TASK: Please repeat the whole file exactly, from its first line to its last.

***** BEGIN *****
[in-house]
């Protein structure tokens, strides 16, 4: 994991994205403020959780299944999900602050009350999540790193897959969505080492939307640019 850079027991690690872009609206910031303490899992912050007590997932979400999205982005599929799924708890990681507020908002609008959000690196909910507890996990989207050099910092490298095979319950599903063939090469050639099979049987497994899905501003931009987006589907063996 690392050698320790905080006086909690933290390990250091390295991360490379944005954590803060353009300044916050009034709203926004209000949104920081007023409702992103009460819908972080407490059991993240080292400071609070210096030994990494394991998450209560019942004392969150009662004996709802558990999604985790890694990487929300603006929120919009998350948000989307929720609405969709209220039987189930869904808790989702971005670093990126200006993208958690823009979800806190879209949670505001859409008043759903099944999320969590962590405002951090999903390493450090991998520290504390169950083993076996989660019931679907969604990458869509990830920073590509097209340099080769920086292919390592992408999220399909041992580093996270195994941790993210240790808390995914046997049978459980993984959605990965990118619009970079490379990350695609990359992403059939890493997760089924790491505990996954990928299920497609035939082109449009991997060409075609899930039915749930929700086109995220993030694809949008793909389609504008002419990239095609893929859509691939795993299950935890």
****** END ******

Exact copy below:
[in-house]
């Protein structure tokens, strides 16, 4: 994991994205403020959780299944999900602050009350999540790193897959969505080492939307640019 850079027991690690872009609206910031303490899992912050007590997932979400999205982005599929799924708890990681507020908002609008959000690196909910507890996990989207050099910092490298095979319950599903063939090469050639099979049987497994899905501003931009987006589907063996 690392050698320790905080006086909690933290390990250091390295991360490379944005954590803060353009300044916050009034709203926004209000949104920081007023409702992103009460819908972080407490059991993240080292400071609070210096030994990494394991998450209560019942004392969150009662004996709802558990999604985790890694990487929300603006929120919009998350948000989307929720609405969709209220039987189930869904808790989702971005670093990126200006993208958690823009979800806190879209949670505001859409008043759903099944999320969590962590405002951090999903390493450090991998520290504390169950083993076996989660019931679907969604990458869509990830920073590509097209340099080769920086292919390592992408999220399909041992580093996270195994941790993210240790808390995914046997049978459980993984959605990965990118619009970079490379990350695609990359992403059939890493997760089924790491505990996954990928299920497609035939082109449009991997060409075609899930039915749930929700086109995220993030694809949008793909389609504008002419990239095609893929859509691939795993299950935890």